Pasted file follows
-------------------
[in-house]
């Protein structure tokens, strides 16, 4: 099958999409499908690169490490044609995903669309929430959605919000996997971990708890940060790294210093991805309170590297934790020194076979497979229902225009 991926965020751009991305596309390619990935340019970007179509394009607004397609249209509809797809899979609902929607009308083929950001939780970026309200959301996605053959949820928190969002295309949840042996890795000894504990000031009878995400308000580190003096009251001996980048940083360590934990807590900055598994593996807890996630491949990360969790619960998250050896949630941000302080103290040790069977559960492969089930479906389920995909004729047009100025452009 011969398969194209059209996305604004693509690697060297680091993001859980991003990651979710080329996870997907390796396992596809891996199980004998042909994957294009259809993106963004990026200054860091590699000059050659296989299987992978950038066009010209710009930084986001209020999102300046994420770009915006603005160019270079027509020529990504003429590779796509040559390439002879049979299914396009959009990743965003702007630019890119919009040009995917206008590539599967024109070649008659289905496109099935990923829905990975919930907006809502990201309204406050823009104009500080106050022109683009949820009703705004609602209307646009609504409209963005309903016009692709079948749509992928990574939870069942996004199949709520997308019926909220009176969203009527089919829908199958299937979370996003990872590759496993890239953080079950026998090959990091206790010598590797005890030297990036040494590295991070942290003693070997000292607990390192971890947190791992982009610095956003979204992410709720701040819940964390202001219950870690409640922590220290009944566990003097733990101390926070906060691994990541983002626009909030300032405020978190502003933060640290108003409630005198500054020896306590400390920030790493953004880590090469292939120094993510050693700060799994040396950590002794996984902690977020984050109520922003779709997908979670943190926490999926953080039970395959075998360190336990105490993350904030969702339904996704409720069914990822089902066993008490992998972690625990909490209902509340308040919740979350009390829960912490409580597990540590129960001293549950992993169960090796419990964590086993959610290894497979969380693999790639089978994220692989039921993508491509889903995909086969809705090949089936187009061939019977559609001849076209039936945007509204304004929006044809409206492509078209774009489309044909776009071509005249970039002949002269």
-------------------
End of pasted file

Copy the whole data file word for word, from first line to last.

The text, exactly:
[in-house]
């Protein structure tokens, strides 16, 4: 099958999409499908690169490490044609995903669309929430959605919000996997971990708890940060790294210093991805309170590297934790020194076979497979229902225009 991926965020751009991305596309390619990935340019970007179509394009607004397609249209509809797809899979609902929607009308083929950001939780970026309200959301996605053959949820928190969002295309949840042996890795000894504990000031009878995400308000580190003096009251001996980048940083360590934990807590900055598994593996807890996630491949990360969790619960998250050896949630941000302080103290040790069977559960492969089930479906389920995909004729047009100025452009 011969398969194209059209996305604004693509690697060297680091993001859980991003990651979710080329996870997907390796396992596809891996199980004998042909994957294009259809993106963004990026200054860091590699000059050659296989299987992978950038066009010209710009930084986001209020999102300046994420770009915006603005160019270079027509020529990504003429590779796509040559390439002879049979299914396009959009990743965003702007630019890119919009040009995917206008590539599967024109070649008659289905496109099935990923829905990975919930907006809502990201309204406050823009104009500080106050022109683009949820009703705004609602209307646009609504409209963005309903016009692709079948749509992928990574939870069942996004199949709520997308019926909220009176969203009527089919829908199958299937979370996003990872590759496993890239953080079950026998090959990091206790010598590797005890030297990036040494590295991070942290003693070997000292607990390192971890947190791992982009610095956003979204992410709720701040819940964390202001219950870690409640922590220290009944566990003097733990101390926070906060691994990541983002626009909030300032405020978190502003933060640290108003409630005198500054020896306590400390920030790493953004880590090469292939120094993510050693700060799994040396950590002794996984902690977020984050109520922003779709997908979670943190926490999926953080039970395959075998360190336990105490993350904030969702339904996704409720069914990822089902066993008490992998972690625990909490209902509340308040919740979350009390829960912490409580597990540590129960001293549950992993169960090796419990964590086993959610290894497979969380693999790639089978994220692989039921993508491509889903995909086969809705090949089936187009061939019977559609001849076209039936945007509204304004929006044809409206492509078209774009489309044909776009071509005249970039002949002269």